I put this song far later into the timeline than when I first experienced it (which would have been 1991-1992). That's because to me it goes with a very specific memory, one which eclipsed whatever previous attachment I had for the song.
I'm on the return trip from my one and only experience ice skating. I'm riding in the back seat with a girl. I've been seeing more of this girl at school lately, and I've decided I like her. Somehow I muster the courage to sing this song to her. I'm sure it must have been along to the radio, not unprompted a capella, although over the years my voice has grown louder and the radio has grown quieter. Following this there was some head-resting-on-shoulder action. Apparently it wasn't so terrible as to make her run away. She must have liked me, because it’s not like I can sing.
I remember a discussion about what was the best song on this album between myself, my brother, and my brother's girlfriend Francesca. The decision made (at least by that vote) was that it was "Three Marlenas". It's a good song, sure, but I think perhaps my brother may have been unduly influenced by the fact that the song mentions Chevrolet; he was a bit of a fanatic back then.
I'm sure my brother only has vile things to say about her now, but I really liked my brother's girlfriend. It was like having a big sister. She could give me advice that I very much needed.
At this moment in time I had a viable prospective love interest. A first. As in a girl that seemed to like me back, and I thought we might kiss. Which I have never done before. Oh crap!
Francesca gave me the invaluable tip to practice kissing on my hand first. This is the sort of thing you need a sister to tell you to do. I felt more than a bit silly, but it better to work out the kinks well in advance. I don't know how awful I was, but I'm sure I would have been way worse without that advice.
For me this is the point where we transitioned from calling it "grunge" to calling it "alternative". I mean, this is a pretty man. How can the music made by pretty people be called "grunge"?
This was an influence from my newfound girlfriend (!) Cambria. It wasn't a lasting impression musically, but it was nice that we could listen to the same things. I recall her not having a problem with the lead singer being a pretty man.
I had an image in my brain from the music video for this song. In my head I see a guitar cord that's a big tube and someone aggressively thrusting a guitar towards the camera. The particular image coincides with 3:33 in the song, where the music lands after drifting away a bit and is celebrated with a masterfully singular guitar hit. It's the powerful return to form that "Lightning Crashes" didn't have. Anyway, I had an image in my head of what that looks like in the music video. And I just watched it again and it’s not there. Clearly I remembered the video, but in my head the details are incredibly different. The edit of the song for the video is shorter, so the same moment happens at 2:47. I don't know when my memory drifted apart from reality. The specific image I have doesn't occur anywhere in that video. It's weird to have a concrete image in your head that is provably wrong.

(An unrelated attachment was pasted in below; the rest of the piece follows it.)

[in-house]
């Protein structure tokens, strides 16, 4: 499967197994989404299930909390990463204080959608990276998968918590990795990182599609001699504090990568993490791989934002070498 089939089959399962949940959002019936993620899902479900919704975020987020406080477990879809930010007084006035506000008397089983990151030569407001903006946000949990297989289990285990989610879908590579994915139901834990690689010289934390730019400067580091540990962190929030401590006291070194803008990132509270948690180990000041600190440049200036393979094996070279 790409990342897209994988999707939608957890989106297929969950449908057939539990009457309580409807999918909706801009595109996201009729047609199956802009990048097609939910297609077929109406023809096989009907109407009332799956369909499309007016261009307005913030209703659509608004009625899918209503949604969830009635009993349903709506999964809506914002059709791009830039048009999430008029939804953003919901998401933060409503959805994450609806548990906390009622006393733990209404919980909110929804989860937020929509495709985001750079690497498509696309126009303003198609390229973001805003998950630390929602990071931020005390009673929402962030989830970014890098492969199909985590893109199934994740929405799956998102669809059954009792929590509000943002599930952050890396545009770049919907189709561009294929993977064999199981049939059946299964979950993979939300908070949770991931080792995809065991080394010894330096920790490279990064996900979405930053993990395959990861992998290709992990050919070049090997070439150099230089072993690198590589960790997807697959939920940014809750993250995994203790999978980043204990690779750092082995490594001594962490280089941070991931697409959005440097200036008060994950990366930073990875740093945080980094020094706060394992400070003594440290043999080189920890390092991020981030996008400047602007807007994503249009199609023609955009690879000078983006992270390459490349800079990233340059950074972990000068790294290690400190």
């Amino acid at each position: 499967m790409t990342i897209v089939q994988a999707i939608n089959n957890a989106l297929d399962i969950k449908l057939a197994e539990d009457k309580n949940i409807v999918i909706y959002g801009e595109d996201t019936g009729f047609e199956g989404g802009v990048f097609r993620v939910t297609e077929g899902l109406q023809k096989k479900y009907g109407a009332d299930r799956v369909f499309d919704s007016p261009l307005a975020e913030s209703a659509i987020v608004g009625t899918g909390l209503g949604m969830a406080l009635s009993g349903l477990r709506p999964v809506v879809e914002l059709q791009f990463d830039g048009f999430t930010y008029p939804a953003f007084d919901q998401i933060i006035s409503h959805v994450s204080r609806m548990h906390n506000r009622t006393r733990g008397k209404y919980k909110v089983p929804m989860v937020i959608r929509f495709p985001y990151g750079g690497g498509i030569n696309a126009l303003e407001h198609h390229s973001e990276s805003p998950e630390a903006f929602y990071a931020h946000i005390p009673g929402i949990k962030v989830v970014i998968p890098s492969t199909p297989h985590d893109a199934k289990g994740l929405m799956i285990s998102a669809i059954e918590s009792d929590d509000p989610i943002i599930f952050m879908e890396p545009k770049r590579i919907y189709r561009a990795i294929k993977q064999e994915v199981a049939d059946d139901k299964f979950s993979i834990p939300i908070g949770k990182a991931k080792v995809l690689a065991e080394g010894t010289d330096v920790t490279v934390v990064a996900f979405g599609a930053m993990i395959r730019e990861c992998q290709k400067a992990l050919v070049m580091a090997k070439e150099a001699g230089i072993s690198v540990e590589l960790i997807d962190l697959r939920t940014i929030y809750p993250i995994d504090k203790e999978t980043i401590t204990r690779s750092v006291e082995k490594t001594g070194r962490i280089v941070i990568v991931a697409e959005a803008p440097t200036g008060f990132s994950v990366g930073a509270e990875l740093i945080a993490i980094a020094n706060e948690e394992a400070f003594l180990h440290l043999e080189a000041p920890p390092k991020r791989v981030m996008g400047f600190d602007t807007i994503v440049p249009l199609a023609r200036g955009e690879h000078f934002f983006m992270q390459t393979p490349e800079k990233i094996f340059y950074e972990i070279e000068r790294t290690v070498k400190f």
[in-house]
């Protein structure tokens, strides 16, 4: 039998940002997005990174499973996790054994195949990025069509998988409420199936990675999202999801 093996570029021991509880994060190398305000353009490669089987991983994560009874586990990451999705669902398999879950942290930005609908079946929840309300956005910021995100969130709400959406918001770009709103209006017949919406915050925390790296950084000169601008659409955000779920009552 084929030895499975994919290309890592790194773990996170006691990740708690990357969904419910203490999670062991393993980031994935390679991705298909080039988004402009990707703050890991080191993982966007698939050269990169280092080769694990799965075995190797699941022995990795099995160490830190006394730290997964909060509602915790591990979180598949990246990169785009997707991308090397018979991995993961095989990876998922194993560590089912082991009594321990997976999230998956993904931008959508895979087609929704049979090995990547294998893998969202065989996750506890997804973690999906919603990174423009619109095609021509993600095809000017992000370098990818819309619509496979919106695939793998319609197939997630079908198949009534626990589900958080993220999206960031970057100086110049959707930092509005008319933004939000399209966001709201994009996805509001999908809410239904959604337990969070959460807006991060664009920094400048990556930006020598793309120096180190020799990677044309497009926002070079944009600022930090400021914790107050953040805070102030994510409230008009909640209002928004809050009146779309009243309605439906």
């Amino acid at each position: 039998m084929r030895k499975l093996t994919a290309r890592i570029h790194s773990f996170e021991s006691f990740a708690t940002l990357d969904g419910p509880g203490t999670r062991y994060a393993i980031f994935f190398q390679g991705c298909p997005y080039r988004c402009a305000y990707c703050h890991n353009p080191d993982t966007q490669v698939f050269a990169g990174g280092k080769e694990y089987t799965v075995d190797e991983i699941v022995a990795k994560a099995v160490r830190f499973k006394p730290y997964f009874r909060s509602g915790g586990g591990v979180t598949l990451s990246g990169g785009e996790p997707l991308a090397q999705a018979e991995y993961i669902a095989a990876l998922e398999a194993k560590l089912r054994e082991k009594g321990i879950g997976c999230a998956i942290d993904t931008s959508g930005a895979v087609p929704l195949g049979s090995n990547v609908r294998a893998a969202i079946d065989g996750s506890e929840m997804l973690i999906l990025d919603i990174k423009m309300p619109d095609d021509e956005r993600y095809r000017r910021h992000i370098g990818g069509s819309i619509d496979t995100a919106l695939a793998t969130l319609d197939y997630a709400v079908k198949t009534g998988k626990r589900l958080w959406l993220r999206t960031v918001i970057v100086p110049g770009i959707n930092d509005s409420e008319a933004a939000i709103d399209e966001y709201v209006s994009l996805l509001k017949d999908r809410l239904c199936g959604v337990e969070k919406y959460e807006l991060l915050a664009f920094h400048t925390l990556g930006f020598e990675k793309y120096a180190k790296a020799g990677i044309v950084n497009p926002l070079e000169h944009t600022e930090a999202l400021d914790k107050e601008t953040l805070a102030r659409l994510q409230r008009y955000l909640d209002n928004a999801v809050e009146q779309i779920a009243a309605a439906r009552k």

This album is the greatest musical takeaway from my relationship with Cambria. After my general dissatisfaction with the previous Seven Mary Three album I hadn't followed up on the band. I should have, because the next album, this album, is great.
Well, great-ish. The correct way to experience this album is to listen to the first track ("Lucky"), and then skip ahead to track 4 ("Honey Generation"), and after that move to 6 ("People Like New") to ride out the rest of the album. I believed this so strongly that years later when I ripped the CD (digital music, crazy I know) I deleted those tracks (2, 3, and 5) entirely. Right now, as I'm writing this, I'm listening to them for the first time in at least a decade.
It's not that those songs are the worst ever. They're just wrong for the album. I feel like I'm repeating myself here, but the B-side of this album is the album. It has a sound, and that sound is good. That stuff at the beginning just gets in the way.
So why "Lucky"? Well, there would have been an easy way to bypass my problem entirely: always start at track 6. But I could never listen to the album without "Lucky". That would just be wrong. I would rather tolerate the pain of having to wait for the song to end and then quickly skip ahead past the bad stuff. The song was (and is) that good.
Here we have another album brought to my attention by my first girlfriend. Shortly after hearing this song I decided I was going to attempt to learn how to play it for her. But playing it wasn't enough, I was going to both provide guitar and vocals. This is not something I actually could (or can) do, mind you. I don't know if it's the guitar playing or the singing that takes more concentration, but what matters is that the combination requires more than I have. So this was a doomed desire from the outset and thus never fully materialized.
One key thing made it even possible to attempt in the first place. That thing is the internet. Yes, we have an internet now at this point in the timeline. I know this because I looked up the guitar tablature for this song on the internet. Back in '97 with some pre-Google search engine.
The end result of all of this is that I know the song rather well. Not well enough, of course, but well. And I still like it, because it's a great song. I like the album as a whole, actually. It's something I only really listened to during this time in my life, but I feel like deserves more.